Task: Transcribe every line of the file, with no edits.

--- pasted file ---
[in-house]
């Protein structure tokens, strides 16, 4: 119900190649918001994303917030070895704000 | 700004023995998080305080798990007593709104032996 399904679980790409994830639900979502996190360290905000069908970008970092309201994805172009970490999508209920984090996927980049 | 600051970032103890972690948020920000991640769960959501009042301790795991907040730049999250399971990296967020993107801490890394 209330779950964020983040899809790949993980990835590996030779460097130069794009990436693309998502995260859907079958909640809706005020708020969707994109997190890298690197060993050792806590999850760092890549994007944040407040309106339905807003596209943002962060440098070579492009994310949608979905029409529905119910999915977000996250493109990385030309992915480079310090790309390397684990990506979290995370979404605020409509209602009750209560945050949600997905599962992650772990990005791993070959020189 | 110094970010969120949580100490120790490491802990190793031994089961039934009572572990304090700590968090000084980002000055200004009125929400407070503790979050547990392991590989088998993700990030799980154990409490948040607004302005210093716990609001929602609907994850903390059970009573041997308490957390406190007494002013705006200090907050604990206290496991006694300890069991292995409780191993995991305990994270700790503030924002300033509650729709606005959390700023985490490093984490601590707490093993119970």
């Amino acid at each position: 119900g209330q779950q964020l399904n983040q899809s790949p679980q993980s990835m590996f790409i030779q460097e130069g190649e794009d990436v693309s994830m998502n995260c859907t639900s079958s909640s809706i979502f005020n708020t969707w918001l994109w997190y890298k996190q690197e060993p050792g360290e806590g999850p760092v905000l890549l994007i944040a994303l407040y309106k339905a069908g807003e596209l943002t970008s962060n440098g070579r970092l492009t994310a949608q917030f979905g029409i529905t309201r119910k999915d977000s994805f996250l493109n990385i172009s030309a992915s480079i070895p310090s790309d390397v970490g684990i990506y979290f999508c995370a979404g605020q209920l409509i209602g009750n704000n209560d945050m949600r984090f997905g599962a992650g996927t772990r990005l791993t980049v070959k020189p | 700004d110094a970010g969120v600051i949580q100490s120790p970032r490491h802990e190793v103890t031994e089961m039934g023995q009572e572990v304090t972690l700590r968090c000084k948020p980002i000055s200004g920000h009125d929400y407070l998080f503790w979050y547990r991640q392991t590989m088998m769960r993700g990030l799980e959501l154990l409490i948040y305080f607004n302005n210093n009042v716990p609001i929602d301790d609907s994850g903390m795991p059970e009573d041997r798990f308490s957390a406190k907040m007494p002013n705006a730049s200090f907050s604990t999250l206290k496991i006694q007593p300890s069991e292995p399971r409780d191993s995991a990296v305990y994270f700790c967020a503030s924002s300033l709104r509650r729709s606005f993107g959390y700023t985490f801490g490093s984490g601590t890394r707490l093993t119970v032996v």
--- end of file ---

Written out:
[in-house]
């Protein structure tokens, strides 16, 4: 119900190649918001994303917030070895704000 | 700004023995998080305080798990007593709104032996 399904679980790409994830639900979502996190360290905000069908970008970092309201994805172009970490999508209920984090996927980049 | 600051970032103890972690948020920000991640769960959501009042301790795991907040730049999250399971990296967020993107801490890394 209330779950964020983040899809790949993980990835590996030779460097130069794009990436693309998502995260859907079958909640809706005020708020969707994109997190890298690197060993050792806590999850760092890549994007944040407040309106339905807003596209943002962060440098070579492009994310949608979905029409529905119910999915977000996250493109990385030309992915480079310090790309390397684990990506979290995370979404605020409509209602009750209560945050949600997905599962992650772990990005791993070959020189 | 110094970010969120949580100490120790490491802990190793031994089961039934009572572990304090700590968090000084980002000055200004009125929400407070503790979050547990392991590989088998993700990030799980154990409490948040607004302005210093716990609001929602609907994850903390059970009573041997308490957390406190007494002013705006200090907050604990206290496991006694300890069991292995409780191993995991305990994270700790503030924002300033509650729709606005959390700023985490490093984490601590707490093993119970």
């Amino acid at each position: 119900g209330q779950q964020l399904n983040q899809s790949p679980q993980s990835m590996f790409i030779q460097e130069g190649e794009d990436v693309s994830m998502n995260c859907t639900s079958s909640s809706i979502f005020n708020t969707w918001l994109w997190y890298k996190q690197e060993p050792g360290e806590g999850p760092v905000l890549l994007i944040a994303l407040y309106k339905a069908g807003e596209l943002t970008s962060n440098g070579r970092l492009t994310a949608q917030f979905g029409i529905t309201r119910k999915d977000s994805f996250l493109n990385i172009s030309a992915s480079i070895p310090s790309d390397v970490g684990i990506y979290f999508c995370a979404g605020q209920l409509i209602g009750n704000n209560d945050m949600r984090f997905g599962a992650g996927t772990r990005l791993t980049v070959k020189p | 700004d110094a970010g969120v600051i949580q100490s120790p970032r490491h802990e190793v103890t031994e089961m039934g023995q009572e572990v304090t972690l700590r968090c000084k948020p980002i000055s200004g920000h009125d929400y407070l998080f503790w979050y547990r991640q392991t590989m088998m769960r993700g990030l799980e959501l154990l409490i948040y305080f607004n302005n210093n009042v716990p609001i929602d301790d609907s994850g903390m795991p059970e009573d041997r798990f308490s957390a406190k907040m007494p002013n705006a730049s200090f907050s604990t999250l206290k496991i006694q007593p300890s069991e292995p399971r409780d191993s995991a990296v305990y994270f700790c967020a503030s924002s300033l709104r509650r729709s606005f993107g959390y700023t985490f801490g490093s984490g601590t890394r707490l093993t119970v032996v």